Which brings to the one question that has been ringing in my mind since this episode raised it’s head, and that Anne Holmes herself raised in her post and it is this:

Why did Marco Vernaschi do it?

This is not an innocent question, but one that goes to the very heart of what publishers and news agencies consider to be appropriate ways of speaking of various regions of the world. What compelled Mr. Vernaschi to believe that crossing into this ethically and humanly questionable territory was essential for his story and his work? Its a question worth thinking about because it touches on the demands of the news industry, and the lengths photographers, young and old, feel they need to go to get their works published and/or seen and awarded.

Mr. Vernaschi works in a media eco-system. He is well aware of the preferences and prejudices of media outlets, including institutions that hand out awards at the end of the year. He is equally aware of the long heritage of photojournalism in Africa and how the continent and it’s people have been represented. Mr. Vernachi’s aesthetics of nightmarish images are not as interesting as they first appear if kept in context of the works of so many of other photojournalists who come and scour this continent for their pictures. That pressure to get that picture, and precisely that picture, emerges from a world that Mr. Vernaschi operates in – a world addicted to depictions of Africa as fanatical, maniacal, and depraved.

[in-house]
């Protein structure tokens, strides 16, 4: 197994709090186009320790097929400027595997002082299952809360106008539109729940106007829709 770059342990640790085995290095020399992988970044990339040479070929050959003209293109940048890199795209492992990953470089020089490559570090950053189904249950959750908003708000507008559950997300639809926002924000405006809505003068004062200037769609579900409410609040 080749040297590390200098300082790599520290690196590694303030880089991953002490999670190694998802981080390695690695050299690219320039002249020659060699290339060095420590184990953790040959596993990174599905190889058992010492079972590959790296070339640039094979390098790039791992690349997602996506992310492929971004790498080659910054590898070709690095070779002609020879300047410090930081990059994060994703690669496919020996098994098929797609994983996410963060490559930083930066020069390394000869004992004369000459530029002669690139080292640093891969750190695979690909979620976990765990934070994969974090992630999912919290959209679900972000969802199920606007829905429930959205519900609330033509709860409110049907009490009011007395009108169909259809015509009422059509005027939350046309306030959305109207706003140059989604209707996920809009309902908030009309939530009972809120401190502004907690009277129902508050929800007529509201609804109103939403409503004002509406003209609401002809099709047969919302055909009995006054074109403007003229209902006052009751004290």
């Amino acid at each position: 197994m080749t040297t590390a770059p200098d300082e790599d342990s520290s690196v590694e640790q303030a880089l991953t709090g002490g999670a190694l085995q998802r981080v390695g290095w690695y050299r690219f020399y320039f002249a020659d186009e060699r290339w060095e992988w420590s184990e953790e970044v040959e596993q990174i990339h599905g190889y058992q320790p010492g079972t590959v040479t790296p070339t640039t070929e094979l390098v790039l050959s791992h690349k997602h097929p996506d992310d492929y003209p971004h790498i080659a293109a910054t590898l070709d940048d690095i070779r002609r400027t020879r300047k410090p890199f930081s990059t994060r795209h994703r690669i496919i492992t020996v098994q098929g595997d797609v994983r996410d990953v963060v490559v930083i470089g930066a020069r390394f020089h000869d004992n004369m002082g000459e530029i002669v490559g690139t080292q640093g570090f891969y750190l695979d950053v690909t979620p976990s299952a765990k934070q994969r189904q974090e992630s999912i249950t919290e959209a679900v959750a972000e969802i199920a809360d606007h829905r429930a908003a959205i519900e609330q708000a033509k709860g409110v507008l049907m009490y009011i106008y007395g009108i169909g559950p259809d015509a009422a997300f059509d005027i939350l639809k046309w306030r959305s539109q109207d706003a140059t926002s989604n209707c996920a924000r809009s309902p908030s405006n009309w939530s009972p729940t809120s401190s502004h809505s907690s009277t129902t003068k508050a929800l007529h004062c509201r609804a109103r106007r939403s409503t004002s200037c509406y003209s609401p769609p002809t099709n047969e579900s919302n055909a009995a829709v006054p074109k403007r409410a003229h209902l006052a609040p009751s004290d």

I have written about and questioned the very ethics of the industry that we work in (see How To Take Photos Of Africa Or Where Intent And Ideas Collide, and Staying Faithful To The Totality Of Experience Or New Frontiers In Photography, and Creating Tempests In A Teapot Or What Else Can A Photo Editor To Do and Only Interesting If Its Madness to suggest a few) and the pressures that are placed on photographers to come back with the ‘right’ picture.

I repeatedly wonder why photographers package their stories simplistically, and why if we insist on covering African only as a pathology must we do so by removing the broader political, economic and international realities that feed these pathologies.